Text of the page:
'Let me die in the river': Mosul struggles to come to terms with ferry disaster
Aya Khartan Khader doesn’t remember exactly what happened on Thursday.
For now, at least, her memories of the ferry disaster on the Tigris River in the northern Iraqi city of Mosul are detached from the darker reality.
“I was on the ferry with my friend and her grandparents. Then someone pushed me into the water. Next thing I remember, I woke up in the hospital,” the young girl told Middle East Eye from her sickbed.
Still admitted to the al-Salam Hospital in east Mosul, Khader is among the 60 to 70 passengers known to have survived when a ferry carrying over 200 people capsized.
At least 97 have been confirmed killed. The final death toll remains unknown.
“Aya was actually going to the island with her own grandparents and her uncle," Khader’s 16-year-old brother Laith corrected once out of earshot.
"She was saved from the water by a rescue team, but her grandmother drowned and we are still missing her grandfather and her uncle.”
Chaotic scenes followed the accident. Civilians and rescue teams plunged into the river attempting to pull struggling victims from the water, as Iraqis on the banks looked on desperately.
Amid the confusion, Khader was left in the police station for five hours, cold and wet, before she was found by her family and brought home.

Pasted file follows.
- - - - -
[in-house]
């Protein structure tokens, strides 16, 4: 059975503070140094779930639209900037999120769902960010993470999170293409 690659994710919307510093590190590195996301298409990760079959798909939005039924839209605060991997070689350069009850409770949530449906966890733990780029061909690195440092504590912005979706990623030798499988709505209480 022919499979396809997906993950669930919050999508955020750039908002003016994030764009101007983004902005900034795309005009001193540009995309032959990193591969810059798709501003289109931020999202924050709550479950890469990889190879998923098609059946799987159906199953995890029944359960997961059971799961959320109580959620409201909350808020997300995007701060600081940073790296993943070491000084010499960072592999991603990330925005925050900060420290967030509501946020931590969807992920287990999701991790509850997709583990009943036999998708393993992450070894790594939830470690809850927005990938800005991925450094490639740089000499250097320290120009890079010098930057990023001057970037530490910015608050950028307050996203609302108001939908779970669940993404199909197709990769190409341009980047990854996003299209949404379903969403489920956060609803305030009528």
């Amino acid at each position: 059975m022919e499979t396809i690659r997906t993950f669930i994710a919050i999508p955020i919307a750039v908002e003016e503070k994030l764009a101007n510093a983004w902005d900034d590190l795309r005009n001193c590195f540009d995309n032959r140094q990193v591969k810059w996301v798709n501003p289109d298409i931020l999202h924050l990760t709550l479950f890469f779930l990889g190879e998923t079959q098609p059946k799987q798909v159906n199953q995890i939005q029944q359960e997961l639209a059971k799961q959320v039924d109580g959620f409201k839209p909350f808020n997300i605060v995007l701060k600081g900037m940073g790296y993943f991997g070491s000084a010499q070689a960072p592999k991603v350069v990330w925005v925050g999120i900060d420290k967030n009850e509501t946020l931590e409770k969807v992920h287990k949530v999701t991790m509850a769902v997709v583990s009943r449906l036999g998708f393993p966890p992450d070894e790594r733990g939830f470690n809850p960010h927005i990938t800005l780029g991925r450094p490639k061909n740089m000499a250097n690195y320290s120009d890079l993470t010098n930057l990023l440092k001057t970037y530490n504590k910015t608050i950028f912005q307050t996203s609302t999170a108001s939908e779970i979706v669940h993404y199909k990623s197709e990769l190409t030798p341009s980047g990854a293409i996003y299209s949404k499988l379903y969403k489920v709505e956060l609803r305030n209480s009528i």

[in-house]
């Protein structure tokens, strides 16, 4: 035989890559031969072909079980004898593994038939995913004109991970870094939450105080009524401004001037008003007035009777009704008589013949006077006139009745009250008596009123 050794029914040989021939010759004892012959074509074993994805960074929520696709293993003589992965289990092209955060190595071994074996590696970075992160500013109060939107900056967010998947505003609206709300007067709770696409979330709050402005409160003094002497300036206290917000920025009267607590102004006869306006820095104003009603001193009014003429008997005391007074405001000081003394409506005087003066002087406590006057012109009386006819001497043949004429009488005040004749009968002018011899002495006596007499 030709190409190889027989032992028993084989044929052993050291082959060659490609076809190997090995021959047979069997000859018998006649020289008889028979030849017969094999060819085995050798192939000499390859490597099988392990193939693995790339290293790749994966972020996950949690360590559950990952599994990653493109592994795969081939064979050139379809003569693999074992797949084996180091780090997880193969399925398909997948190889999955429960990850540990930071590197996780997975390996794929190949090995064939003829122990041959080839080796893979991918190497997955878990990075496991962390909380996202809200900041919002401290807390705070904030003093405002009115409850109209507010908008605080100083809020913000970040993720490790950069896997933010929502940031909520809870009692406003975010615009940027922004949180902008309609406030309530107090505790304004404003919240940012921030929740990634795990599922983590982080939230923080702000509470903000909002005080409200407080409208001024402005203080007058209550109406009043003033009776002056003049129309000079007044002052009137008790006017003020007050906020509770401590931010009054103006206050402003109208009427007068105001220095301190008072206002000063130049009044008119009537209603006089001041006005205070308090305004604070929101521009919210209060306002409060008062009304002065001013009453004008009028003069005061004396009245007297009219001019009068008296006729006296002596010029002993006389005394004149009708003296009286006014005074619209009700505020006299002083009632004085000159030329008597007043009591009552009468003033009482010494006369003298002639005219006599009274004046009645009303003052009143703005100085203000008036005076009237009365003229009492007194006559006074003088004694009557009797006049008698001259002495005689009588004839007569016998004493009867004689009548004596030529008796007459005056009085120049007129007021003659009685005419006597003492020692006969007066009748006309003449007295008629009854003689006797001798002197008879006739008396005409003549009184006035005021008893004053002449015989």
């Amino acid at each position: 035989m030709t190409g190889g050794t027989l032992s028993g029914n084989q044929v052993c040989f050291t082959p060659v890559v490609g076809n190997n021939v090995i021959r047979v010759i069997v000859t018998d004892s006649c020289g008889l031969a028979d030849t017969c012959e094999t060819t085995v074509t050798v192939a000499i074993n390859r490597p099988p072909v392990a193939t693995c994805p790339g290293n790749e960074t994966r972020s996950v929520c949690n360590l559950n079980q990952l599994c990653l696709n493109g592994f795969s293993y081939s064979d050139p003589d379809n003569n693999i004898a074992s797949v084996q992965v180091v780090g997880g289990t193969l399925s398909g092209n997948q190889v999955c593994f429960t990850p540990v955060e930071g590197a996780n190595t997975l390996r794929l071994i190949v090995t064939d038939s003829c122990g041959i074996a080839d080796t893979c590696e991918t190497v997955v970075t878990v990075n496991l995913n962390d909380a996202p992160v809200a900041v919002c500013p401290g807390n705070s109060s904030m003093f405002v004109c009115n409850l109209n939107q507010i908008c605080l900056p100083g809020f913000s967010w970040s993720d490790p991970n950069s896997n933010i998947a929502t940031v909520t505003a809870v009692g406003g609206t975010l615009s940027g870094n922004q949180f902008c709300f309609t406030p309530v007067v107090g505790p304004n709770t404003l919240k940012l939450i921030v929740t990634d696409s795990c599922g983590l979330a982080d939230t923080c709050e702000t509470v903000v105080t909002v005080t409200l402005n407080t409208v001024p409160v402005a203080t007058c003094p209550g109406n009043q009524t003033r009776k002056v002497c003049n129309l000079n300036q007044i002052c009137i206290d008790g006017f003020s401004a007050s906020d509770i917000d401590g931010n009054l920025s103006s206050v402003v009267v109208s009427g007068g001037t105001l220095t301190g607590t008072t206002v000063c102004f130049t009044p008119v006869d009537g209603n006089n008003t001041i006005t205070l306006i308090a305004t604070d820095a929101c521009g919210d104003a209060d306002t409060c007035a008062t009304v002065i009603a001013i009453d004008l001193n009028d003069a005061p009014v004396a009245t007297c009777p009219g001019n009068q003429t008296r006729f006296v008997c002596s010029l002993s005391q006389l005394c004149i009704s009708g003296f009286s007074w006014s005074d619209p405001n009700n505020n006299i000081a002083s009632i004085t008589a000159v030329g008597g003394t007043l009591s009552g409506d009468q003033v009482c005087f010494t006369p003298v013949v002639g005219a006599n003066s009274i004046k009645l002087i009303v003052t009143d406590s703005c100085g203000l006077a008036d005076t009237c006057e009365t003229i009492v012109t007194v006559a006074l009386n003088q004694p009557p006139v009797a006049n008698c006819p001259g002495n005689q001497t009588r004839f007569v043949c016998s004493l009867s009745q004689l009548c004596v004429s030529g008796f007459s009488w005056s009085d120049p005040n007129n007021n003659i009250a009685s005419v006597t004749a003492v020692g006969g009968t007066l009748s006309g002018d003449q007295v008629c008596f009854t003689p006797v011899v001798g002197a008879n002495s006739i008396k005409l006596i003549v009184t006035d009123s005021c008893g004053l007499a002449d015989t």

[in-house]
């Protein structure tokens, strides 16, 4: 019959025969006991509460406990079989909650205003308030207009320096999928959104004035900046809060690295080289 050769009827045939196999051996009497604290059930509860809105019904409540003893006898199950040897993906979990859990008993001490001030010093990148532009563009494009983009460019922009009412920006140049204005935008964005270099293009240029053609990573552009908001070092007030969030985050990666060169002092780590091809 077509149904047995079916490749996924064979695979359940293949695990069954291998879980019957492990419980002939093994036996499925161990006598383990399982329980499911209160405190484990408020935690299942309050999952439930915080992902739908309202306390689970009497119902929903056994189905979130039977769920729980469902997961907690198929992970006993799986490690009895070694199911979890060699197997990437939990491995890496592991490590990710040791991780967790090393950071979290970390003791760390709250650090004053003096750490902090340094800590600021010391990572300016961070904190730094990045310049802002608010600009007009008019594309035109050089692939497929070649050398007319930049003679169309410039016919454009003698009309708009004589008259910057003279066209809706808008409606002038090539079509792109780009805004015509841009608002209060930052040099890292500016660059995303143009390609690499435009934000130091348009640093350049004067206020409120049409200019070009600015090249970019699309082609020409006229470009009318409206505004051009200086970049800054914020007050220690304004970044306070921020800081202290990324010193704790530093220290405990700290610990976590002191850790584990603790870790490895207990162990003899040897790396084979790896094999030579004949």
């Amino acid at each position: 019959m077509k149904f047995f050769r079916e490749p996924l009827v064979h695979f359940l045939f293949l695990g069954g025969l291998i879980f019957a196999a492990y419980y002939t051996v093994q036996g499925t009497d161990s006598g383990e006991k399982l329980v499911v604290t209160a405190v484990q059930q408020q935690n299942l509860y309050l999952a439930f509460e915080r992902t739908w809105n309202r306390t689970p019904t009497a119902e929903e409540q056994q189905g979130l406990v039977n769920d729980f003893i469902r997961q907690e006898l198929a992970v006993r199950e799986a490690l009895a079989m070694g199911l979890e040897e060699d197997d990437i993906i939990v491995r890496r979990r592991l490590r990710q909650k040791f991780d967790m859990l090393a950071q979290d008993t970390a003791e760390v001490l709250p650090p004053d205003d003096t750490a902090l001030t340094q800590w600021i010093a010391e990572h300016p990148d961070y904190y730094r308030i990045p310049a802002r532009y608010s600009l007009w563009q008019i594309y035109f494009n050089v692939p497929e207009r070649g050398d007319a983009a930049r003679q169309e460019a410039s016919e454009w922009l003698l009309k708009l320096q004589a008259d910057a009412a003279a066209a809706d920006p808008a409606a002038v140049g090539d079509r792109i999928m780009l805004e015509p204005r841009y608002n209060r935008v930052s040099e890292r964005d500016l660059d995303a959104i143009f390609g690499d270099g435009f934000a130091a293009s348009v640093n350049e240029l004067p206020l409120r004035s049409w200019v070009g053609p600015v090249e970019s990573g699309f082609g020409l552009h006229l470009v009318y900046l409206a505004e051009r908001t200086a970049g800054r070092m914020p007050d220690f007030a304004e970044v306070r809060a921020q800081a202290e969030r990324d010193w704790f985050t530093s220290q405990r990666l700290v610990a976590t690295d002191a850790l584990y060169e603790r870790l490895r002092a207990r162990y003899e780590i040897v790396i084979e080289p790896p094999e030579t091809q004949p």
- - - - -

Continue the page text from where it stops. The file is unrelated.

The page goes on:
“Then Aya got dizzy, had abnormal body movements and fainted, and we brought her to the hospital. The doctor says she was suffering from a convulsion due to lack of oxygen to the brain," said her uncle Rakan Zuhair Khader.
"When she finally woke up, she wasn’t able to recognise her own auntie. Little by little, she got better. But now she cannot remember anything from the accident and we don’t want to scare her with the truth of her grandparents' death."
Holiday turned catastrophe
The day should have been one of joy.
The territorial victory over the Islamic State group (IS) had been announced in next-door Syria, families were celebrating Mother’s Day, and Thursday ushered in Nowruz, the Persian new year marked by a three-day-long national holiday in Iraq.
Iraqis were gathering at the popular al-Jazeret Um al-Rabeaeen funfair located on an island in the Tigris River only reached by ferries.
Then disaster struck.
In Mosul, the northern Iraqi city that suffered under IS rule between 2014 and 2017, the tragedy came as a fresh blow to a war-torn community still recovering from militant rule and a US-led coalition air bombardment campaign.
'We are shocked by the events at the river and it has truly been madness for the workers and the families coming here'
- Dr Falah Athaari, health official
Rescue teams, doctors and coroners worked non-stop through Thursday night and Friday trying to examine and identify the dead.
But as the line of white body bags grew longer, so did the crowd of desperate family members outside the morgue.
“None of us have had any sleep since yesterday. Nor the families outside,” Dr Falah Athaari, a local health official, told MEE on Friday.
“We are shocked by the events at the river and it has truly been madness for the workers and the families coming here.”
As time went on, the crowds outside the morgue grew restless and impatient for news on missing loved ones.
Occasionally, an official would place the picture of an identified or examined body on the wall outside, alongside a message asking the victim’s family to collect the deceased.